WILLIAMSTOWN, Mass. — In August 1806, five students on the campus of Williams College took refuge from a sudden thunderstorm beside a haystack and vowed to commit themselves to spreading the Gospel around the world. This is Ground Zero of the American overseas missionary movement.
For many people, this moment marked the start of an outpouring of generosity and benevolence that saved souls and brought distant lands into the modern world. Only recently has another narrative been recognized — one of shameless spiritual imperialism that trampled native cultures and eventually devolved into explicit political and economic oppression.
The watershed moment in 1806, known as the Haystack Meeting, is marked on the campus by a stone monument in a park near a dormitory. Across the campus, an exhibition at the Williams College Museum of Art examines one of the regions where it resounded the most. “The Field is the World”: Williams, Hawai’i, and Material Histories in the Making takes a close look at a history that, for generations, was considered uncritically. Pulling objects from the college’s collections, the exhibition questions how these contentious histories have existed and how they can change.
“Both of these rooms reflect on the ways histories are constructed and told, in particular at different times in the past here at Williams,” Assistant Professor of Art Kailani Polzak, who co-curated the exhibit with WCMA’s Deputy Director Sonnet Kekilia Coggins, told me. “It is about the ways in which collecting and display have been wielded to impose intellectual, moral, or spiritual order on the world.”
In the museum’s historic rotunda is a collection of objects collected by the Lyceum of Natural History, a student society founded in 1835 to jump start the study of natural sciences. The group organized expeditions to places like Nova Scotia and Florida, fielded donations from alumni, and exchanged objects with other museums. But many of the objects were forgotten, and were rediscovered in 1986, crammed in a box in a dorm basement.
The eclectic collection of 64 objects includes shoes, jewelry, spears, ritual objects, and animal specimens. For this exhibition, each is given its own carefully crafted display case, which includes an original label featuring the original vague or incorrect information, with updated information handwritten next to it.
“These modes of expertise can be questioned,” Polzak said. “The way we understand things is always an ongoing process. There is never a moment we are done — we are always relearning and reframing.”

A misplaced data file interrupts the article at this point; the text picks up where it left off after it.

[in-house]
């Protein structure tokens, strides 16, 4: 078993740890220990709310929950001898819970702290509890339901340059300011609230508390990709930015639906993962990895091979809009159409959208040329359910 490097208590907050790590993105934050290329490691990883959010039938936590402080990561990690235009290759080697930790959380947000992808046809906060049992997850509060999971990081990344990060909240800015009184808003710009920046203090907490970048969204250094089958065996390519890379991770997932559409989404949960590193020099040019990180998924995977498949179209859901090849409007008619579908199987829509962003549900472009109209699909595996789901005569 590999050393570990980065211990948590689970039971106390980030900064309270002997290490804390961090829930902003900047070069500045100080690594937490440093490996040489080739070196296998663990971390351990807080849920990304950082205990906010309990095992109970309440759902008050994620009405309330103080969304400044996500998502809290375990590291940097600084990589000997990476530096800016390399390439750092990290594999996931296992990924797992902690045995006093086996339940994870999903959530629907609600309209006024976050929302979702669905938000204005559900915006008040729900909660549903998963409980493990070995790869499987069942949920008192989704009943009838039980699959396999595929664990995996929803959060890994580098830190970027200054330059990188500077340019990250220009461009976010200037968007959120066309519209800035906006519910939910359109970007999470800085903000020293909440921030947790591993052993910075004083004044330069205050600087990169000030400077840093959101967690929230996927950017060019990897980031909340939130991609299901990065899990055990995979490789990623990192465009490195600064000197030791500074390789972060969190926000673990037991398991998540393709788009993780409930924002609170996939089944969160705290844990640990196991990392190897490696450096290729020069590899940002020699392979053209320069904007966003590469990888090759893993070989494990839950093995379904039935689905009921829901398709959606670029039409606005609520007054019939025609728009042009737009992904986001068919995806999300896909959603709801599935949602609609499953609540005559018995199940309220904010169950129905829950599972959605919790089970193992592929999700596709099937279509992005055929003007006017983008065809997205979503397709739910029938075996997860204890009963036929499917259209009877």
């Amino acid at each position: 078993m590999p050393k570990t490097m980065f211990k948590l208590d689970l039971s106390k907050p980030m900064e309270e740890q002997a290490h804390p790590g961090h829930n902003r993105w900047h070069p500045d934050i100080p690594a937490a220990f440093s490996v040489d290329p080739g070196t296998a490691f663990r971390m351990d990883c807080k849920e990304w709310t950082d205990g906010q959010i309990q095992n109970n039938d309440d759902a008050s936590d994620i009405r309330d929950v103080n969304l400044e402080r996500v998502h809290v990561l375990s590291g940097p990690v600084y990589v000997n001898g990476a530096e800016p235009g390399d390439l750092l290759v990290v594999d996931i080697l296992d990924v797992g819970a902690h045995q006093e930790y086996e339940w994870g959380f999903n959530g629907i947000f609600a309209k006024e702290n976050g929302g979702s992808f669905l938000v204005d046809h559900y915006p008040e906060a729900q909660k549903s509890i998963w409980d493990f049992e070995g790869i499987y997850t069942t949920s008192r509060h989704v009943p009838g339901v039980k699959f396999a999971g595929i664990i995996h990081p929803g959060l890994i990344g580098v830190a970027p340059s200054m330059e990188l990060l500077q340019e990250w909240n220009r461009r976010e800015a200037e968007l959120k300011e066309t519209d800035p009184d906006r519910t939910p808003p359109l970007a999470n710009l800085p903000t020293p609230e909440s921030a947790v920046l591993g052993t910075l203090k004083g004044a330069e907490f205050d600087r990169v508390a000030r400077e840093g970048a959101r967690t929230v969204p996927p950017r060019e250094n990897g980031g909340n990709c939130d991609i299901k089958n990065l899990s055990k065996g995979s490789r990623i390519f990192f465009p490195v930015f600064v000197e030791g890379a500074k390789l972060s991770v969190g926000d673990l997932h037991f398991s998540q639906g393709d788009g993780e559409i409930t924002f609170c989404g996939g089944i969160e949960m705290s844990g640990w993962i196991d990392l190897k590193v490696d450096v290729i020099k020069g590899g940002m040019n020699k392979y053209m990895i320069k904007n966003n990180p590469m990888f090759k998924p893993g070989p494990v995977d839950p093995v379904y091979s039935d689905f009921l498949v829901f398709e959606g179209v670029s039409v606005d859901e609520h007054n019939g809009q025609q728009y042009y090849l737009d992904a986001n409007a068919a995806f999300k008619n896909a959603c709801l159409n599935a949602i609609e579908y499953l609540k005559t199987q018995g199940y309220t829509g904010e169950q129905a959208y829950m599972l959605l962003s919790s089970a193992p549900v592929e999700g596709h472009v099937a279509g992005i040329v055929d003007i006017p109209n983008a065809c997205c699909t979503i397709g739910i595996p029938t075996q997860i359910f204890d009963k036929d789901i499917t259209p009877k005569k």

One object from the Lyceum box commences the second portion of the two-room exhibition, and opens a window into the College’s relationship with Hawai’i. It is a “dog-tooth ankle adornment,” or, more precisely, a kupe’e niho ilio, which would have been worn during dances. Its simple but powerful presentation respects the richness of its function. A significant element of its display is an original oli, or welcoming chant, written by Nālamakū Ahsing, a current Williams student and Hawaiian, played on an overhead speaker. The oli is a reminder that it comes from a living people.
In addition, five thematic displays use archival material to examine different aspects of the relationship between Williams and Hawai’i. Some include images of Hawaiian culture and letters collected by alumnus Samuel Chapman Armstrong (class of 1862), who gathered transcriptions of Hawaiian mele, narrative poems. Others focus on the Haystack Meeting and its monument on campus, as well as images and artifacts from the royal court at the end of the century, when the sovereign, independent kingdom of Hawai’i was being relentlessly undermined by the Americans living there.
The exhibition design, by Associate Professor of Theater David Gürçay-Morris, prioritizes clarity and dignity for each item. An audio element reminds us that this is an ongoing story. It records the diverse perspectives of a Congregationalist minister, a Hawaiian student, professors of history and religion from Williams and from Hawaii, and others — although none of the speakers are specifically identified in the continuous narrative. “We wanted people to understand there are all of these different perspectives, instead of picking and choosing from among what they are already sympathetic to,” Polzak said.
The unexpectedly deep connection between the college in Williamstown and the Pacific islands, 5,000 miles away, is outlined with an extensive timeline along a wall, which highlights what was happening in each place. It mentions figures such as Sanford B. Dole, the son of missionaries who came to Williams in the 1860s, where he and other missionary descendants called themselves “the Cannibals,” and were active in the Lyceum. Dole and two others from that group would help draft the “Bayonet Constitution” of 1887, which accelerated the process of undermining native Hawaiian leadership. When the monarchy was overthrown in 1893, Dole would serve as the Republic’s first president, until completing the handover to American power a few years later.
Altogether about 30 Williams alumni in the 19th century either went to Hawaii as missionaries, or were the children of missionaries who came to Williams and then went back. “The Field is the World” explores what it means to say theirs wasn’t the only story.
“The Field is the World”: Williams, Hawai’i, and Material Histories in the Making continues at Williams College Museum of Art (15 Lawrence Hall Drive, Suite 2, Williamstown, Massachusetts) through January 2, 2019. The exhibition was curated by Sonnet Kekilia Coggins and Kailani Polzak.